Another service provided by Indiana Trust is serving as Fiduciary for businesses offering employee benefit plans; 401(k) plans, profit-sharing plans, money purchase pension plans, defined benefit pension plans, simplified employee pension plans and SIMPLE IRA plans. 
    “By serving as Fiduciary we remove the liability from the business owner. We ensure our clients’ employee benefit plans are administered to the highest standards and comply with ERISA,” says Weicht.
    The Employee Retirement Income Security Act of 1974 (ERISA) is a federal law that sets standards for most voluntarily established pension and health plans in private industry to provide protection for individuals in these plans. 
Weicht bases Indiana Trust’s success on accessibility. 
    “We pride ourselves in face to face contact and being present and involved in our communities. Indiana Trust has been in business for 26 years with locations in Mishawaka and Muncie,” she says. “In 2011 we opened our Elkhart office and it has been great for business and very well received. For me it has been great, I live here, volunteer here and love being in Elkhart.”
    Vice President of Business Services at INOVA Federal Credit Union, Thomas Smith agrees that service and accessibility should help businesses determine who they choose to be their financial partners. 
    “I tell my clients to call or text me anytime – after hours, weekends. I’ll even talk to someone while I’m on vacation depending on the situation,” says Smith. “Maybe they are just thinking of something like an electronics service, an expansion of their business, maybe the type of financing they’re looking for. Not every borrower is aware of all the financing options, and they need to reach out and get some answers.”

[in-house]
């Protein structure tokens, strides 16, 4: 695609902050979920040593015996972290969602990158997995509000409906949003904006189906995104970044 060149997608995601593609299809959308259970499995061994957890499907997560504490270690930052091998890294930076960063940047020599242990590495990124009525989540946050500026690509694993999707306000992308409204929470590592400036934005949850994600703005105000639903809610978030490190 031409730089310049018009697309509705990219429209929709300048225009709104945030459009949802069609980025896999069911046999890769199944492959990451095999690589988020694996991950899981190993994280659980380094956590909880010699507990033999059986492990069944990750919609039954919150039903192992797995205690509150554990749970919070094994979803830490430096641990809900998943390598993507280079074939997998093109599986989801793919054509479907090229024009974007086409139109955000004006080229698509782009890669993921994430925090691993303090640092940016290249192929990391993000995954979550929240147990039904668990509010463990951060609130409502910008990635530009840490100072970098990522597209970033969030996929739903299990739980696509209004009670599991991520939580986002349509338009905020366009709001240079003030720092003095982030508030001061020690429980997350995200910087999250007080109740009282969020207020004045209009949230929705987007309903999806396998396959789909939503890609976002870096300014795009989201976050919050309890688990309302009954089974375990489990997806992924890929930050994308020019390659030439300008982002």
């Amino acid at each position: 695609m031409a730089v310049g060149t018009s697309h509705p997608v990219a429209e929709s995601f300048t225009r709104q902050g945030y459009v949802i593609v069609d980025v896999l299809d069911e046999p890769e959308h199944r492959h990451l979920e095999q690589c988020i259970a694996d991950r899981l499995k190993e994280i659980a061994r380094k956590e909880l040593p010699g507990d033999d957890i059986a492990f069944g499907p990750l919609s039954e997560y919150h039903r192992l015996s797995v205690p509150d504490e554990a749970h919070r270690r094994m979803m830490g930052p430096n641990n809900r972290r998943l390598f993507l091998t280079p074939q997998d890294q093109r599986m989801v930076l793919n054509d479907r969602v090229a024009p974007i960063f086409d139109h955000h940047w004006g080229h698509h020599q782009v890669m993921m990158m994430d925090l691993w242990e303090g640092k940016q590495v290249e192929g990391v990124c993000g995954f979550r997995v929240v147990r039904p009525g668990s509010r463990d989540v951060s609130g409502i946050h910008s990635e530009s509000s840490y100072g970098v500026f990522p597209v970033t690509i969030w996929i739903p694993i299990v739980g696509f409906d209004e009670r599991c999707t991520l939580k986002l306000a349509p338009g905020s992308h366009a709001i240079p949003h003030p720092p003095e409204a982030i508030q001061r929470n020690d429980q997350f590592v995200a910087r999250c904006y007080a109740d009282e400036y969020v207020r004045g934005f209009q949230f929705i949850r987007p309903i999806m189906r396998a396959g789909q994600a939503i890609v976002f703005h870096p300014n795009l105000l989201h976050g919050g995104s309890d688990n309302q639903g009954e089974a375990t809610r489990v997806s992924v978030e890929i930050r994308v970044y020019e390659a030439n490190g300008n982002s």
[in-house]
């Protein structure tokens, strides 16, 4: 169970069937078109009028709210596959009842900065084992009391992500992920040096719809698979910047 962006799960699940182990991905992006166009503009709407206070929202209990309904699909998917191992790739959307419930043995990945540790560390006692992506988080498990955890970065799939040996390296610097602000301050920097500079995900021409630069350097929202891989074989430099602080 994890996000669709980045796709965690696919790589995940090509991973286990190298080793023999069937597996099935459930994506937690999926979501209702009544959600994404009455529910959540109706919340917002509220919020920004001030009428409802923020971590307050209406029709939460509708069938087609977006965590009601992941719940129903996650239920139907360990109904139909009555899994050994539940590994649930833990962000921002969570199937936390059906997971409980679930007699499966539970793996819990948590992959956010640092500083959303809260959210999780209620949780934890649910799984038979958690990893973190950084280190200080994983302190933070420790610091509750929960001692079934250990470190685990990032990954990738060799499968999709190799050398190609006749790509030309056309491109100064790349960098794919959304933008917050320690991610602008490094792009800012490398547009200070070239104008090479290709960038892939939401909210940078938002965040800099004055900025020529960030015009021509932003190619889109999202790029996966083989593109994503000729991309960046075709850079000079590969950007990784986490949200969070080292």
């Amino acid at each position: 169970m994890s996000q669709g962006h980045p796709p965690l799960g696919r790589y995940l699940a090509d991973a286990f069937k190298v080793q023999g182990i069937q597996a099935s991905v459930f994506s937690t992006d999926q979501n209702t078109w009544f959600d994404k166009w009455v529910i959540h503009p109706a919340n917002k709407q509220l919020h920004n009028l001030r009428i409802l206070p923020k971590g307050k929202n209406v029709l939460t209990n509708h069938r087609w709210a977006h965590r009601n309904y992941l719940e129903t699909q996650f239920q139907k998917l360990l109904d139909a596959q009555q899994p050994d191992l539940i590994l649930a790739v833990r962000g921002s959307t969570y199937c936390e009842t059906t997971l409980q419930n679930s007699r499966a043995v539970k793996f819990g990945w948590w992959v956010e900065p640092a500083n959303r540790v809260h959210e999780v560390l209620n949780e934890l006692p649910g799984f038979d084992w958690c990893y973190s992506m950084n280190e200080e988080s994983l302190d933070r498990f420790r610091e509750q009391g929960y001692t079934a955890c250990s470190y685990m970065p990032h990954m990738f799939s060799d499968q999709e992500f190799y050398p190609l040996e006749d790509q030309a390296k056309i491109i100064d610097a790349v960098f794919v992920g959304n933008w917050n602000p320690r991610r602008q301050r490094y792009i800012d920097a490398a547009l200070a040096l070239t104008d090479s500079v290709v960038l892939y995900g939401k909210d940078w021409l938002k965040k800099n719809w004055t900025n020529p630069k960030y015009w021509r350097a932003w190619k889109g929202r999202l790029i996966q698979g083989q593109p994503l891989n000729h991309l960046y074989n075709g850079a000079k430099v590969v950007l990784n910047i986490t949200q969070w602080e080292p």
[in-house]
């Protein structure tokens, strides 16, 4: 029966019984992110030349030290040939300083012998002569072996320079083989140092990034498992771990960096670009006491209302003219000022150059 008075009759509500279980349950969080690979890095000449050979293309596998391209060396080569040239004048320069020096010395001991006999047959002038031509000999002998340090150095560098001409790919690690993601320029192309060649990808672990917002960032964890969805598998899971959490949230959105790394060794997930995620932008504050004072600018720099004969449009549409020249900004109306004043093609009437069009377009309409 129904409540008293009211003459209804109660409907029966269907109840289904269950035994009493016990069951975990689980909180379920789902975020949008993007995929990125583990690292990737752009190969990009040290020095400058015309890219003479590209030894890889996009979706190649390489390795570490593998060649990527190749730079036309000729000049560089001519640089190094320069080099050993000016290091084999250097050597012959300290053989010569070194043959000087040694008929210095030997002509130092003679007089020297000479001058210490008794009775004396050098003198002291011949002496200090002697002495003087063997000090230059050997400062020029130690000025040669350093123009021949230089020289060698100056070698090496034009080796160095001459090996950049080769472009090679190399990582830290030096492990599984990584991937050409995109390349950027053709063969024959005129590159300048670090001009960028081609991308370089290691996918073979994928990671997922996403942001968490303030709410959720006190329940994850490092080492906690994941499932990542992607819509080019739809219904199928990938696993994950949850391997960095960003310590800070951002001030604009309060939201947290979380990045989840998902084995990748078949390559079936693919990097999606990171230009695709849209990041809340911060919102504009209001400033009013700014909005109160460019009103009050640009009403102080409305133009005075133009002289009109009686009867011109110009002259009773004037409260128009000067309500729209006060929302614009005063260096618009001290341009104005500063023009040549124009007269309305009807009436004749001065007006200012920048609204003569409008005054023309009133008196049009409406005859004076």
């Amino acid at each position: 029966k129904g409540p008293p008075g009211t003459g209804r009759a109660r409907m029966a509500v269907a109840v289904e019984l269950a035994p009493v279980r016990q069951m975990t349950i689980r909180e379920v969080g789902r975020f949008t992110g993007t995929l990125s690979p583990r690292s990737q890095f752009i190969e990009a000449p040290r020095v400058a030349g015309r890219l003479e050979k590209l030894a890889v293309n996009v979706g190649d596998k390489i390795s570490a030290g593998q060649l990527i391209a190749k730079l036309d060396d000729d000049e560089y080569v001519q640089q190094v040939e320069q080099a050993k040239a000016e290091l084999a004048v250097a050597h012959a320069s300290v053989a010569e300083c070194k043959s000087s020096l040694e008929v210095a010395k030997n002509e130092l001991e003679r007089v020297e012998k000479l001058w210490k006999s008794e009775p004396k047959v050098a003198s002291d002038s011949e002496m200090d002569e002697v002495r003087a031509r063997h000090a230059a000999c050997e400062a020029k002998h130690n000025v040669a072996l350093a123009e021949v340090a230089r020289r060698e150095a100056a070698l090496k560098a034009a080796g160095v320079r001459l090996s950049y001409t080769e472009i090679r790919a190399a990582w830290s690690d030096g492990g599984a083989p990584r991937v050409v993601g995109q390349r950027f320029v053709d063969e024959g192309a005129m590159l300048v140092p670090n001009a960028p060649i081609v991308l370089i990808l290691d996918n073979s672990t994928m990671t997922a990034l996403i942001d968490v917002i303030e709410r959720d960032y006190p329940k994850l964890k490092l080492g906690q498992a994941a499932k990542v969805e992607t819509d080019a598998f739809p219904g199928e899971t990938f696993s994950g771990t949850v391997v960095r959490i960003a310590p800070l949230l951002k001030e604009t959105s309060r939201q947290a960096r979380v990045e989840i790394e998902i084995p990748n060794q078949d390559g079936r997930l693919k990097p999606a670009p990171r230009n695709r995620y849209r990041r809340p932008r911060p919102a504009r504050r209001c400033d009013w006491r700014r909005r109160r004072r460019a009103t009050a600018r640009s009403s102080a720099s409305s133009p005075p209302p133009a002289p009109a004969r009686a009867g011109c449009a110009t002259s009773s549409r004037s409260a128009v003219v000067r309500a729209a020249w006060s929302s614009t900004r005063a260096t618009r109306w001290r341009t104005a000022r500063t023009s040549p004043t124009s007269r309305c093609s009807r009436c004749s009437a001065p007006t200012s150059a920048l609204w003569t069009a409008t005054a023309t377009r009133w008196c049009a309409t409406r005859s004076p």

Smith says that business owners locally are still discovering that credit unions can provide the same kind of services found at traditional banks.
    “More and more business owners are discovering the benefits of federal credit unions,” says Smith. “INOVA pays dividends on business checking balances and unlike banks, has no prepayment penalties on commercial loans. This can provide substantial savings if the business owner decides to refinance or modify their loans in subsequent years.”
     INOVA can also participate with other credit unions, expanding their ability and resources to meet the business owner’s increasing loan needs.
    Smith points out that INOVA has nine branches which are also part of a nationwide shared branching network that allows members access to 4,000 service centers and 35,000 ATMs. That’s accessibility, says Smith. 
    “Businesses and individuals who are our members are also our owners - all part of a non-profit financial cooperative. So, service is tantamount to our survival,” he says. “Banks have customers and make money for shareholders. Credit unions have members, who are also our owners.”
    The most important consideration for choosing a financial partner is customer service: accessibility and trust. 
     So, now, where will you keep your money?

Debbie Gordon and Tom Smith at INOVA.
    For a complete list of 36 member banks, 19 credit unions, and dozens of financial advisors and investment companies visit and go to the business directory.